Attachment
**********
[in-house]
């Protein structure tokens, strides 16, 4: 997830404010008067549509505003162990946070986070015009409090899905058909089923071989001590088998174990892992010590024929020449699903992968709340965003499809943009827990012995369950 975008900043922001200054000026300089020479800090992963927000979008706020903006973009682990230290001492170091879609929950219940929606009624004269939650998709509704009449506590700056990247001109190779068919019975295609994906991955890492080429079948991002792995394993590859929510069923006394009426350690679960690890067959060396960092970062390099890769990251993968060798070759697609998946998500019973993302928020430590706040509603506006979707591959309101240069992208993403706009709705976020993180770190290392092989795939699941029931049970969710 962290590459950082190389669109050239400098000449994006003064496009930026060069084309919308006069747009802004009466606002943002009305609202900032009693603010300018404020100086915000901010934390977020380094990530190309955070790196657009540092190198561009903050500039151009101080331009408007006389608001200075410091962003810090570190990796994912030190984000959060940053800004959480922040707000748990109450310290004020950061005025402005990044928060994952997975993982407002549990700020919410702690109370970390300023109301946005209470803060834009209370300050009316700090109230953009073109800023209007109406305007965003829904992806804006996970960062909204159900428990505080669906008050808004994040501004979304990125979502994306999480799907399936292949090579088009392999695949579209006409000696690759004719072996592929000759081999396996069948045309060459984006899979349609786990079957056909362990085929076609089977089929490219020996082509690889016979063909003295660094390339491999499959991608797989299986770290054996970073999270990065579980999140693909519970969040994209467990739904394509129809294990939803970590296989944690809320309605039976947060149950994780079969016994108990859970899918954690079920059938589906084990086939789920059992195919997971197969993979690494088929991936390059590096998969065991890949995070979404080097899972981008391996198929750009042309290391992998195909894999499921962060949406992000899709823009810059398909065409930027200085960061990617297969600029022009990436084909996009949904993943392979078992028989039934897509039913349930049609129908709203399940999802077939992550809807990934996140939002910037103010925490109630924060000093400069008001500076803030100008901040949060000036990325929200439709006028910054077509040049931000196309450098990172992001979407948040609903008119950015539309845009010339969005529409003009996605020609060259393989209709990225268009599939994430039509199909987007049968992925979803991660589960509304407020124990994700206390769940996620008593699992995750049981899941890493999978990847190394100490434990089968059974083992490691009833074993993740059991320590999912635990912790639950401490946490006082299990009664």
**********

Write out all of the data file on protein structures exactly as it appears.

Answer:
[in-house]
């Protein structure tokens, strides 16, 4: 997830404010008067549509505003162990946070986070015009409090899905058909089923071989001590088998174990892992010590024929020449699903992968709340965003499809943009827990012995369950 975008900043922001200054000026300089020479800090992963927000979008706020903006973009682990230290001492170091879609929950219940929606009624004269939650998709509704009449506590700056990247001109190779068919019975295609994906991955890492080429079948991002792995394993590859929510069923006394009426350690679960690890067959060396960092970062390099890769990251993968060798070759697609998946998500019973993302928020430590706040509603506006979707591959309101240069992208993403706009709705976020993180770190290392092989795939699941029931049970969710 962290590459950082190389669109050239400098000449994006003064496009930026060069084309919308006069747009802004009466606002943002009305609202900032009693603010300018404020100086915000901010934390977020380094990530190309955070790196657009540092190198561009903050500039151009101080331009408007006389608001200075410091962003810090570190990796994912030190984000959060940053800004959480922040707000748990109450310290004020950061005025402005990044928060994952997975993982407002549990700020919410702690109370970390300023109301946005209470803060834009209370300050009316700090109230953009073109800023209007109406305007965003829904992806804006996970960062909204159900428990505080669906008050808004994040501004979304990125979502994306999480799907399936292949090579088009392999695949579209006409000696690759004719072996592929000759081999396996069948045309060459984006899979349609786990079957056909362990085929076609089977089929490219020996082509690889016979063909003295660094390339491999499959991608797989299986770290054996970073999270990065579980999140693909519970969040994209467990739904394509129809294990939803970590296989944690809320309605039976947060149950994780079969016994108990859970899918954690079920059938589906084990086939789920059992195919997971197969993979690494088929991936390059590096998969065991890949995070979404080097899972981008391996198929750009042309290391992998195909894999499921962060949406992000899709823009810059398909065409930027200085960061990617297969600029022009990436084909996009949904993943392979078992028989039934897509039913349930049609129908709203399940999802077939992550809807990934996140939002910037103010925490109630924060000093400069008001500076803030100008901040949060000036990325929200439709006028910054077509040049931000196309450098990172992001979407948040609903008119950015539309845009010339969005529409003009996605020609060259393989209709990225268009599939994430039509199909987007049968992925979803991660589960509304407020124990994700206390769940996620008593699992995750049981899941890493999978990847190394100490434990089968059974083992490691009833074993993740059991320590999912635990912790639950401490946490006082299990009664």